In front of the Phillip Burton Federal Building in San Francisco last week,… (Justin Sullivan / Getty…)
From Sacramento — Let's get this straight: The California doctors lobby believes that marijuana has questionable value as medicine. Pot users risk damage to body and brain. But the drug should be legalized?
In case you missed it, the California Medical Assn. last Friday officially recommended the legalization and regulation of weed.
It comes as the California marijuana industry is gearing up for another legalization effort next year at the ballot box.
"There simply isn't the scientific evidence to understand the benefits and risks of medical cannabis," a CMA news release quoted Dr. Paul Phinney of Sacramento, the organization's board chairman.
"We need to regulate cannabis so that we know what we're recommending to our patients. Currently, medical and recreational cannabis have no mandatory labeling standards of concentration or purity. First we've got to legalize it so that we can properly study and regulate it."
Whatever happened to studying a drug first to determine its benefits and risks, then deciding whether it's safe enough to legalize? I couldn't get a satisfactory answer. But the CMA thesis is that marijuana research is inhibited because the federal government classifies pot in the same illegal category as heroin and LSD.
The CMA Board of Trustees adopted the "legalize pot" position on behalf of the association's 35,000 physician members. Its action was based on a 14-page "white paper."
"It really should be called the Cannabis Medical Assn.," says Covina Police Chief Kim Raney, vice president of the California Police Chiefs Assn. "It's probably one of the most irresponsible, disgraceful position papers I've ever read."
What raised my eyebrows was a repeat of the old canard about how locking up stoners eats up too much tax money.
The CMA report lamented "the diversion of limited economic resources to penal system costs and away from the other more socially desirable uses such as funding healthcare, education, transportation, etc."
That's a stretcher, at least in California.
Our prisons aren't exactly bulging with people who were sent there for growing or selling grass, let alone ingesting it. Fewer than 1% of the inmates have been sentenced for marijuana or hashish crimes of any sort, according to state prison data.
They total 1,325 out of 164,156. If you do the math — each prisoner costing nearly $50,000 a year — it isn't chump change: around $66million. But it's hardly noticeable in a $10-billion prison budget.
"With all the strains on our resources, going after small levels of marijuana possession is not a priority," says Scott Thorpe, chief executive of the California District Attorneys Assn. "To go to prison for a drug offense, it's going to be very, very, very rare that it's for a first offense. Any drug."
Back in the 1970s, when Jerry Brown was governor the first time, California made possession of less than one ounce of marijuana — about a sandwich baggie full — a low misdemeanor punishable by a fine. Last January, that penalty was reduced even further to an infraction, equivalent to a traffic ticket.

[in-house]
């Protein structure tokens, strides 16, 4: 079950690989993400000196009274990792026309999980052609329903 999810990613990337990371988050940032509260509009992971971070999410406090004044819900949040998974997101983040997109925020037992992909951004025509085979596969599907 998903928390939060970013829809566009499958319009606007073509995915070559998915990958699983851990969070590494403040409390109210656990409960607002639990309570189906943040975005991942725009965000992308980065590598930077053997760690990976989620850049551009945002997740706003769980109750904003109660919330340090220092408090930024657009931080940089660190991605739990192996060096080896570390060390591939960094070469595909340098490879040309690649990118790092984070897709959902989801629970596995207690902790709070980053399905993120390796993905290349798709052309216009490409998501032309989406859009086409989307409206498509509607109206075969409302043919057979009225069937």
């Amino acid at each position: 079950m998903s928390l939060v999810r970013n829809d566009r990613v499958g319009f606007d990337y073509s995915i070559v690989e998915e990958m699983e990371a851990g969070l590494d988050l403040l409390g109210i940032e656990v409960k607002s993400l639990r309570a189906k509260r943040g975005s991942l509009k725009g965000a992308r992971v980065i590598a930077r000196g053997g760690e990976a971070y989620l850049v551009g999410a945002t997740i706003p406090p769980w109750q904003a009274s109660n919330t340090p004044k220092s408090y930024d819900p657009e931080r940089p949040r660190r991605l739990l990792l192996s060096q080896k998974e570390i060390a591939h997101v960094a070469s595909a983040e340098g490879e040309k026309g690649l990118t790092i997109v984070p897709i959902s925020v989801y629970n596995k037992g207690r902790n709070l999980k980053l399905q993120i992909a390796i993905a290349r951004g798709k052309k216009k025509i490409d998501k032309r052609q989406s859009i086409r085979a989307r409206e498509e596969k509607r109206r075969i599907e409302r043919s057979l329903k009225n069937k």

People run afoul of the law when they grow crops or possess pounds of pot to sell, unless it's for so-called nonprofit medicinal purposes. California voters sanctioned that 15 years ago.
Although it's still against federal law to toke up, the feds were turning the other way and ignoring medicinal use until the California pot industry became brazen. Cultivation and storefront dispensaries mushroomed, often in defiance of local ordinances. Now the Obama administration is starting to crack down on the worst offenders.
I asked the author of the CMA report about the implication that incarcerating potheads was draining the state treasury. He sidestepped.
"The worry for us as physicians is not cost, it's human health," said Dr. Donald Lyman, a state public health department official. Lyman got state permission to head up the CMA report on his own time, he emphasized.
"We don't know what's in the cannabis. We don't know where it comes from. It needs some regulatory structure."
Under California law, doctors can write a "recommendation" — it's not called a prescription — for medicinal marijuana. Asked if he felt the law was being abused, Lyman replied: "Clearly yes. People out there are writing recommendations right and left without any justification."
The law "inappropriately places physicians in the role of gatekeeper" between pot users and the product, he asserted.
But it's voluntarily. There's no one forcing doctors to stand at the gate. They don't have to write "recommendations."
The CMA report notes that in the last decade there have been a dozen U.S. clinical trials and more than 20 studies worldwide investigating the therapeutic benefits of pot smoking. "Current data have shown that the medical indications for cannabis are very limited," the report says.